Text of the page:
There are so many ways we can be communicating and so many ways we can receive information. You kept talking about the platform to be heard. How can we be heard above all of that noise? Doesn’t it sound like, what’s the word, cacophony, where it’s coming at you too fast, too much? How can you be heard with all of the social media these days?

Kevin Pho: I think it’s important not only to share information, but, speaking as a healthcare provider, it’s also important to curate all of that information.

You’re right. There are so many people that can have a platform and say what they want to say. When it comes to healthcare, what they say isn’t always the most reliable.

Speaking as the healthcare provider and as an authority of health information, I think social media is a great platform where I can sort out all of that information for patients and curate that.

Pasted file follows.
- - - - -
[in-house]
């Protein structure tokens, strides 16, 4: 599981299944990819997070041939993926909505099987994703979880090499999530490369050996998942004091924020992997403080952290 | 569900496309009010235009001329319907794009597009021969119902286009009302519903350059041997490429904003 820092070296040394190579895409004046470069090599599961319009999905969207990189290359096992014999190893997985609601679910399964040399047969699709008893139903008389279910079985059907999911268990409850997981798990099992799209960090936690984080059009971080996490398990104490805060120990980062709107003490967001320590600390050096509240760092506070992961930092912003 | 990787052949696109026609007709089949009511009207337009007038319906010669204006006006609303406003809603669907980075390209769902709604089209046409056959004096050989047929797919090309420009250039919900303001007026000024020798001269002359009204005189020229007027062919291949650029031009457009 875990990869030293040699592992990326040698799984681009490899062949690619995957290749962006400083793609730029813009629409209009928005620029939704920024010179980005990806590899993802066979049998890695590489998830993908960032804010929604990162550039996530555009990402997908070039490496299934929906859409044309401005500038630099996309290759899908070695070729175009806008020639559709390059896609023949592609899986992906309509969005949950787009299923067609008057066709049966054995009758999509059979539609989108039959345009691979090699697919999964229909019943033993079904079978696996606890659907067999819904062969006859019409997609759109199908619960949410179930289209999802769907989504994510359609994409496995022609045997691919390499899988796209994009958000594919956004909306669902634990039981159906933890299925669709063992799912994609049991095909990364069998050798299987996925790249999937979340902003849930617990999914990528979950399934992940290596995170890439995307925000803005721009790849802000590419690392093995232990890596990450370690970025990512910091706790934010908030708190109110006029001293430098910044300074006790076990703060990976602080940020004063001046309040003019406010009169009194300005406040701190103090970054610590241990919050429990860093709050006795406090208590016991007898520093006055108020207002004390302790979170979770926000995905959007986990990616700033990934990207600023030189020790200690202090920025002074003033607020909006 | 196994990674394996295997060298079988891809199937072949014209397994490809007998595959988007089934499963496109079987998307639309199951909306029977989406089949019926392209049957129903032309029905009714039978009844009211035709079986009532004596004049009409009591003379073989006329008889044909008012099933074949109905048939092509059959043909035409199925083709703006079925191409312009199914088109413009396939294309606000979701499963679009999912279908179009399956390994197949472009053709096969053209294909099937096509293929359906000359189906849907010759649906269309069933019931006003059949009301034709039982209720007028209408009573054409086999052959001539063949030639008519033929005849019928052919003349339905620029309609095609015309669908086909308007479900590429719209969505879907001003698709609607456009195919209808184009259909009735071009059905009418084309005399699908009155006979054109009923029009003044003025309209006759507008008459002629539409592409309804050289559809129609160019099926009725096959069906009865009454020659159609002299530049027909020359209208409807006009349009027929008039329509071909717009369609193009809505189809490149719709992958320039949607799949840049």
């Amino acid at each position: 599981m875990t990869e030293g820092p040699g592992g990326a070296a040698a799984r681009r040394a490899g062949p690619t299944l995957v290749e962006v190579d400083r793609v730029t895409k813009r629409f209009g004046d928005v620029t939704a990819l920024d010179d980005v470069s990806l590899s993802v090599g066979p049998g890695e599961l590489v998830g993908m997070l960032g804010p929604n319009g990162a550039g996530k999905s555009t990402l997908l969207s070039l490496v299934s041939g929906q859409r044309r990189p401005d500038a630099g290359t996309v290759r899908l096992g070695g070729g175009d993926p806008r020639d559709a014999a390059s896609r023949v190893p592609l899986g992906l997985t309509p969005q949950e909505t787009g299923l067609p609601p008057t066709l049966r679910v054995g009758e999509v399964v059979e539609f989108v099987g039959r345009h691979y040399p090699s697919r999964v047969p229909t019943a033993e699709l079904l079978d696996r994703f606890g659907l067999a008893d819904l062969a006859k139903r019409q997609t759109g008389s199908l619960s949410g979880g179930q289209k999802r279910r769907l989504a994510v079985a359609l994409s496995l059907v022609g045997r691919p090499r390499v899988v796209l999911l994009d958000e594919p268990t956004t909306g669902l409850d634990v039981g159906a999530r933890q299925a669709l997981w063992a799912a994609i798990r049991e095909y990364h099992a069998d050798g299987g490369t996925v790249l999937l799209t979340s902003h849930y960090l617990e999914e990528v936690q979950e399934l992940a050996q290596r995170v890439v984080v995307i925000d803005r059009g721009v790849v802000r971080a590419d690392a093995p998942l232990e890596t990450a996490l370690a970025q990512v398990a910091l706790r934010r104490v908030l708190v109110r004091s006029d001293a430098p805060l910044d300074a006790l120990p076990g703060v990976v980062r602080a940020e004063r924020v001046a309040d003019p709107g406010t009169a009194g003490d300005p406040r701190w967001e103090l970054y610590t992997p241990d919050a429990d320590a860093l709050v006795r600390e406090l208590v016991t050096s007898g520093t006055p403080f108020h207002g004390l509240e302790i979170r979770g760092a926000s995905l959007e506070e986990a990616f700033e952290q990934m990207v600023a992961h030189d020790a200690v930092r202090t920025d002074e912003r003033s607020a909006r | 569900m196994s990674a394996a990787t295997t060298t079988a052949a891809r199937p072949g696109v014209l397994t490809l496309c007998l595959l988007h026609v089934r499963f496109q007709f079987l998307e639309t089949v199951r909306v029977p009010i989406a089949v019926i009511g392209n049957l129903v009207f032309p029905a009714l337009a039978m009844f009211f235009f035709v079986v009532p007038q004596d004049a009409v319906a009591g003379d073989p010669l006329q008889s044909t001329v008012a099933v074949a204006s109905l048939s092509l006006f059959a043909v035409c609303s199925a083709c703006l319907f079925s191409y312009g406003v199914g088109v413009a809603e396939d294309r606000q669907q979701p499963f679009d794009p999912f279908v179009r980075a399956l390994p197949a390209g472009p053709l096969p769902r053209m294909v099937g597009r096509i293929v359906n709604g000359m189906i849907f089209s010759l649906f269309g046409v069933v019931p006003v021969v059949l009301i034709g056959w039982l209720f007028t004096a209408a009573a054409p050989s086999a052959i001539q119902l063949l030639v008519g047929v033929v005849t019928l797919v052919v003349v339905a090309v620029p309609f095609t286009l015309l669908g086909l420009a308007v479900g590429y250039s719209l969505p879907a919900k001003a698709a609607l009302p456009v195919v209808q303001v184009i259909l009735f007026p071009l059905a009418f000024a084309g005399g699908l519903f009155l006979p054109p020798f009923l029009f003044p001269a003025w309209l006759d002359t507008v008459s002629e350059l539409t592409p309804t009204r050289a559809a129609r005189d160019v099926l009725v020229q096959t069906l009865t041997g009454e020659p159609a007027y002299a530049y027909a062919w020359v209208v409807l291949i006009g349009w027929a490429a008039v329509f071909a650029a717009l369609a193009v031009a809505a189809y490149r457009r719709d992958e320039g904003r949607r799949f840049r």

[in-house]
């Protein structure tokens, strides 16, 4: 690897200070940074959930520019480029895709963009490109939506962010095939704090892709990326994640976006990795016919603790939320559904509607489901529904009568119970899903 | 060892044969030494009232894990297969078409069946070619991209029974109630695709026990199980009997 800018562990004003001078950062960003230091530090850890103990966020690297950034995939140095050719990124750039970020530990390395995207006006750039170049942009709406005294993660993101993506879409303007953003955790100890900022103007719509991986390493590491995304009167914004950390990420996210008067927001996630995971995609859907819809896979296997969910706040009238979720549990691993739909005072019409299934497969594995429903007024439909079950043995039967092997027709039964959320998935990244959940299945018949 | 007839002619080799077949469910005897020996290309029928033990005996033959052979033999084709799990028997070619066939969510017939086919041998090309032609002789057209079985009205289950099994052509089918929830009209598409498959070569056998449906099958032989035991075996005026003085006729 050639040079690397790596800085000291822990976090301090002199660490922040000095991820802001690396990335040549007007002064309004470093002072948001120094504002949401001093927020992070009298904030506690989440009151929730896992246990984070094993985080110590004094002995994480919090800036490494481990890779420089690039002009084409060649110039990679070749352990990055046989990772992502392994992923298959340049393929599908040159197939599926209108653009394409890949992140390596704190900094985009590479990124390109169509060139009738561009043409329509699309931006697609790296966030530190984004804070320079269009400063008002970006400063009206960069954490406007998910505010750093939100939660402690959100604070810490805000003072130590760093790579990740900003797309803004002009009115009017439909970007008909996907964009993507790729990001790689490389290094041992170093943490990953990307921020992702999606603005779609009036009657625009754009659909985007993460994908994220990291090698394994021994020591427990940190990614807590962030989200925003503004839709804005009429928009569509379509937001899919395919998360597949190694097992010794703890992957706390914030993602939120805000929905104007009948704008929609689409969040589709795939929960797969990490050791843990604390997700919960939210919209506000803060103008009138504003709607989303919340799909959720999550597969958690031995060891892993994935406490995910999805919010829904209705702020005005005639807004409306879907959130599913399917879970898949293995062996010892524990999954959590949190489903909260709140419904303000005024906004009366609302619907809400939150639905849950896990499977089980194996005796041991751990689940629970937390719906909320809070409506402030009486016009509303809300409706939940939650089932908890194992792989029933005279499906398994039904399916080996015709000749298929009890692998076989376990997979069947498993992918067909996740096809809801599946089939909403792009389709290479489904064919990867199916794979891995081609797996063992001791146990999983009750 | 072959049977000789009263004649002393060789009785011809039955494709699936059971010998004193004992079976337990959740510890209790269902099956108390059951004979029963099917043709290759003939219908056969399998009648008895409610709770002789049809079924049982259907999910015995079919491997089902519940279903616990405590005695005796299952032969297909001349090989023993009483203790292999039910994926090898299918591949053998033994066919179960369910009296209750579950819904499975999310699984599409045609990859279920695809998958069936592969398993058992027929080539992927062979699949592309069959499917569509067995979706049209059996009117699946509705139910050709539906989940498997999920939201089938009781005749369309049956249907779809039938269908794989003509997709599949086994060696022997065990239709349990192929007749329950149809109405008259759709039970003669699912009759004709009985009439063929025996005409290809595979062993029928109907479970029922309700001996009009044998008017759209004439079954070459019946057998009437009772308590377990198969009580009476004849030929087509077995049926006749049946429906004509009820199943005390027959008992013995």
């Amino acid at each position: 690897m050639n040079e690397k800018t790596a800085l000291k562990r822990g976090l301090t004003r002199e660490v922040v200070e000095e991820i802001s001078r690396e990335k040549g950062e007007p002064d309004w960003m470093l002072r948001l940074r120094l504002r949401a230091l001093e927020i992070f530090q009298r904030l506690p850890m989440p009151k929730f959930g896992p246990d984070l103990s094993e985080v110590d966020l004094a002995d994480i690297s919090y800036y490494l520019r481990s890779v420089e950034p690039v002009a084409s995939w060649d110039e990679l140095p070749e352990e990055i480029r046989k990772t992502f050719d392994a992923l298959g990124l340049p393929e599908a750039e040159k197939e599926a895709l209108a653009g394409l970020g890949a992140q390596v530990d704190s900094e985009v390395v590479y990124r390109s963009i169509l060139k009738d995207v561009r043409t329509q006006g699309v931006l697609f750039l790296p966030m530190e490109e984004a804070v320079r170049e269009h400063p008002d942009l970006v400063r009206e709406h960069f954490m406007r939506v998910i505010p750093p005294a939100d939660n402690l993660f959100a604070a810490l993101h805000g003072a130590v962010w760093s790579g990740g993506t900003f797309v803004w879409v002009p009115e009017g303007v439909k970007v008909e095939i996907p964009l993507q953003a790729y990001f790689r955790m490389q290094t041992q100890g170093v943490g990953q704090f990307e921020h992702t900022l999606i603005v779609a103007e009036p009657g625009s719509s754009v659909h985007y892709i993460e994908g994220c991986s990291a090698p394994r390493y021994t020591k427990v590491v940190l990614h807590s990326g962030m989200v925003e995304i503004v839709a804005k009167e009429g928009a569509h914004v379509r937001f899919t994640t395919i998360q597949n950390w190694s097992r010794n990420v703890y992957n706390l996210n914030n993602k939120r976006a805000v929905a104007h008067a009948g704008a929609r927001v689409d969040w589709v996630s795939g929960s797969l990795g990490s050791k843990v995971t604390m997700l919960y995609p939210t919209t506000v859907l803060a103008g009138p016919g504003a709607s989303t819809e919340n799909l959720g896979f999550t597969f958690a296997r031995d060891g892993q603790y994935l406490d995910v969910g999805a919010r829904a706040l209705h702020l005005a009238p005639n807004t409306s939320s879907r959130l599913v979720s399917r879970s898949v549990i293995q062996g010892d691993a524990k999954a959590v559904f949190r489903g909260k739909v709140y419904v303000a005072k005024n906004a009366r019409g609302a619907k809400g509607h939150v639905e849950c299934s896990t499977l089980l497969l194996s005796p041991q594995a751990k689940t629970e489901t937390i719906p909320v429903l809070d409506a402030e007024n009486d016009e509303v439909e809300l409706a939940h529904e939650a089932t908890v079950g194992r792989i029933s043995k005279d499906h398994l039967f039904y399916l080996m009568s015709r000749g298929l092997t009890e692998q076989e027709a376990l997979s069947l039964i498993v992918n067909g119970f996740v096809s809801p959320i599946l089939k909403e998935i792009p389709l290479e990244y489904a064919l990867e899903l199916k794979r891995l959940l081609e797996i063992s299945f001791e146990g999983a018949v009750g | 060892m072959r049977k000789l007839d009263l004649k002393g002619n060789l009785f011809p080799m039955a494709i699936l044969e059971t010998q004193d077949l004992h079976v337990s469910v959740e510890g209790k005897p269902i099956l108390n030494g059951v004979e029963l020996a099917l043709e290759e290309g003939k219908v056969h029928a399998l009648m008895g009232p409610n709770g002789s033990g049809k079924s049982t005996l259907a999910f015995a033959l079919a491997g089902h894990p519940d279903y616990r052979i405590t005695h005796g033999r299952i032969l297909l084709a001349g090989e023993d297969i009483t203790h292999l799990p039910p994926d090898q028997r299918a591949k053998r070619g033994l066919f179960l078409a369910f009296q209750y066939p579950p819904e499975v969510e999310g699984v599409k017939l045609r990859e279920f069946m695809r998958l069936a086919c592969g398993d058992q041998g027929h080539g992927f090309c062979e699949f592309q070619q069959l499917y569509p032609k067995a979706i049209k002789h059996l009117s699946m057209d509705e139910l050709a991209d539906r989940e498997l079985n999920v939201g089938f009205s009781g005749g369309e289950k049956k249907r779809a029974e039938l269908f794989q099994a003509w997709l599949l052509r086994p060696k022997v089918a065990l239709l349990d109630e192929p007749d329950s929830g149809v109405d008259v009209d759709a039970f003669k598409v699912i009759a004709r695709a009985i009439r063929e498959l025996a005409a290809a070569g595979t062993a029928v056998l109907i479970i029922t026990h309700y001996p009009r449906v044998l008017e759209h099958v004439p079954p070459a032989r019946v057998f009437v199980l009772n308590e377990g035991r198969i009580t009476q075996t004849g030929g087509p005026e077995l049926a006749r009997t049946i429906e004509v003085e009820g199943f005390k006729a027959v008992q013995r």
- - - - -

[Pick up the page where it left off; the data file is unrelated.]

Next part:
For instance, on Twitter, I can share reliable health links so when there’s a breaking health story, patients can look at my feed and they know what kinds of articles I endorse. I think that social media as a curation tool is tremendously powerful.

Helen: That’s neat. We have a role in not just producing content, but kind of managing it and making it easier for others.

I think now is a good time that maybe you can share with all of our listeners about your www.KevinMD.com. It’s an amazing platform. I get emails from you several times a week and I’m always clicking on something. Could you describe that for everybody, please?

Kevin Pho: Thank you very much for reading, first of all.

I started www.KevinMD.com about 10 years ago and, honestly, I didn’t know what to expect. It started as a blog where I would share my thoughts on breaking health news.

It got to a point where one day I walked into an exam room and the first thing that patient said to me was, “I read your article on your blog, www.KevinMD.com. I was interested in what you had to say and I was comforted about what you had to say about some breaking health news.”